Śledziu: Since I’ve worked on magazines a lot and created several myself, there was no problem with the technical aspects of the project. The only thing to be worry about of was the quality of the drawing and fitting in the work. My work on Kacperiada went into the final crunch stages around then, so I literally had to spend every free moment on this piece.
Thanks to the previous fanart I’d produced, the color scheme and the drawing tools (Photoshop inking brush set Inkbox by Kyle T. Webster) were already established. It was a lot of fun, despite being nerve wracking!
Laced: Have you worked on video games before?
Śledziu: Only on small mobile titles like Suspect in Sight from Katowice-based Jujubee S.A.. Maybe it’s because in our community, I’m better known for my cartoons published in video games magazines (from 1995 onwards) whilst my more realistic, darker works like Strange Years: Autumn, created with Artur Kurasinski, probably flew below game developers’ radar. Since most of the games developed in Poland are realistic and dark, they don’t need a cartoonist like me to come in and mess around (although cartoons aren’t the only thing I can do!)
Laced: What are your favourite video games?
Śledziu: I always have a handheld console in my backpack to kill time on buses or trams—I’m a big fan of Monster Hunter since the second game on PlayStation 2. I’m pretty sure I’ve spent a good 5,000-6,000 hours playing those games.
During the golden age of the Xbox 360, I was playing Gears of War and Halo games a lot online (I was pretty motherfucking awesome at Gears of War and Gears of War 2!). At the moment I’m chilling with Uncharted 4 and The Witcher 3 on PlayStation 4—I’m more into JRPGs but The Witcher 3 is the first western RPG that is worth my time thanks to the script and world. One or two times a month, my friends and I will hold Mario Kart 8 and Super Smash Bros. tournaments on Wii U. Thanks to vodka and [other means of relaxation], everyone has an equal chance of winning.
Laced: Are there any artists or graphic novels/comics that you think deserve more recognition?
Śledziu: I think the whole Polish comics scene deserves more recognition.
We have Grzegorz Rosiński who is an international star because of the Thorgal series (written by Jean Van Hamme and others); his pal Zbigniew Kasprzak (Hans) and Tadeusz Baranowski, whose book Antresolka Profesorka Nerwosolka (“The Mezzanine of Professor Nerwosolek”—at Human Ark, we’re working on feature-length animation based on his works), was included by international critics in the book 1001 Comics You Must Read Before You Die.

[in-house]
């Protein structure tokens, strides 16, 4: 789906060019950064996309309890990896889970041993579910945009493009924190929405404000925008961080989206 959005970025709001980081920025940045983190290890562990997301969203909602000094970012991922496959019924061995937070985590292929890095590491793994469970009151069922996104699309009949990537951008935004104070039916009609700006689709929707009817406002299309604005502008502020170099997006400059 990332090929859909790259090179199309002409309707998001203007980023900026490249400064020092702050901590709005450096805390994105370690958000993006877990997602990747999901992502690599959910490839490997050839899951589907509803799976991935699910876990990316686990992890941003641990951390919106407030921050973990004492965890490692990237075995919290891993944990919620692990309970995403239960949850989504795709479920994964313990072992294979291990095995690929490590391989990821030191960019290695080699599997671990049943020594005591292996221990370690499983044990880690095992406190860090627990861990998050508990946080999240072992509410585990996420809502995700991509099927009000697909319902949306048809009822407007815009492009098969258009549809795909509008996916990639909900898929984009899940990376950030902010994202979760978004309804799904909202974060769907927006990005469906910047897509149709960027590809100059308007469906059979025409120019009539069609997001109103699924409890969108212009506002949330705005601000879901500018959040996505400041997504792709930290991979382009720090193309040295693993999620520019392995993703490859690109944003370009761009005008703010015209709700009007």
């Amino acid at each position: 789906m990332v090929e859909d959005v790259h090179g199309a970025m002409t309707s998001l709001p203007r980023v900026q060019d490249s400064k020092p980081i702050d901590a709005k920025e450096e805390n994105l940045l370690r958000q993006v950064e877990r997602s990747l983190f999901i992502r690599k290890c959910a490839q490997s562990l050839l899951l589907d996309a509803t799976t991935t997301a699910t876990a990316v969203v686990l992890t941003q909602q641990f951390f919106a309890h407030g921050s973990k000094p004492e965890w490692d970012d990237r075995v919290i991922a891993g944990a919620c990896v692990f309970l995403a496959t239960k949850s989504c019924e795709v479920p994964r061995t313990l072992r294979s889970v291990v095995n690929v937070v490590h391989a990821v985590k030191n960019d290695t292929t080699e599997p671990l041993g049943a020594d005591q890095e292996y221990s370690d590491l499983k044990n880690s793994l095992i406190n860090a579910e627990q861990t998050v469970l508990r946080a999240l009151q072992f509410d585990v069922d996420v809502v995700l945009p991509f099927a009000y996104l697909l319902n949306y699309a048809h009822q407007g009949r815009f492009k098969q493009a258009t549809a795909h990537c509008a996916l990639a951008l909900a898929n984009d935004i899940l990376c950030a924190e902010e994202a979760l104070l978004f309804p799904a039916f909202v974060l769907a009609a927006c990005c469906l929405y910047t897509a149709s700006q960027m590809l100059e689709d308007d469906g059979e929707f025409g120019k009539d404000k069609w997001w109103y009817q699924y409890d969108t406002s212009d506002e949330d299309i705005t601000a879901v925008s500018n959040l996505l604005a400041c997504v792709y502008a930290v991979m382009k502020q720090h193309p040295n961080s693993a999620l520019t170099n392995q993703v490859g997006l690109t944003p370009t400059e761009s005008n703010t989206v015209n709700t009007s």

From my generation, Piotr Kowalski has been working on both sides of the ocean (French-speaking and US markets) but there’s still so, so much to discover. To name a few: Karol Kalinowski, Łukasz Kowalczuk, Jacek Świdziński, Mateusz Skutnik, Filip Myszkowski, Tomasz Samojlik and Przemysław Truściński (whose books are jaw-dropping). They are all great authors (writers and artists at the same time)—just google them!
Laced: What advice would you give to someone
young who wants to become an artist?
Śledziu: You have to draw a lot. It seems obvious but you have to constantly analyze what you mucked up—why this shadow sucks, are these lines really necessary here or they are making a mess? You have to ask yourself questions like this with every drawing.
Sometimes a simple thing like changing a tool (e.g. from a fineliner to a brush pen, even if it’s digital work) can have a massive impact on your style. So change your favourite tools from time to time. It’s also better when you are working with a good quality tools. It’s going to be expensive but it’s worth the effort (that reminds me—I need to upgrade my currently crappy PC!)
And learn how to draw really, really fast—using muscle memory without over-thinking things. Let your hand be an extension of your mind.
The Warrior EP by Stan Bush featuring exclusive artwork and vinyl etchings by Śledziu is available to pre-order via LacedRecords.com (comes with a Steam code for Shadow Warrior 2: Deluxe Edition on PC, including the game, digital artwork book and full in-game OST).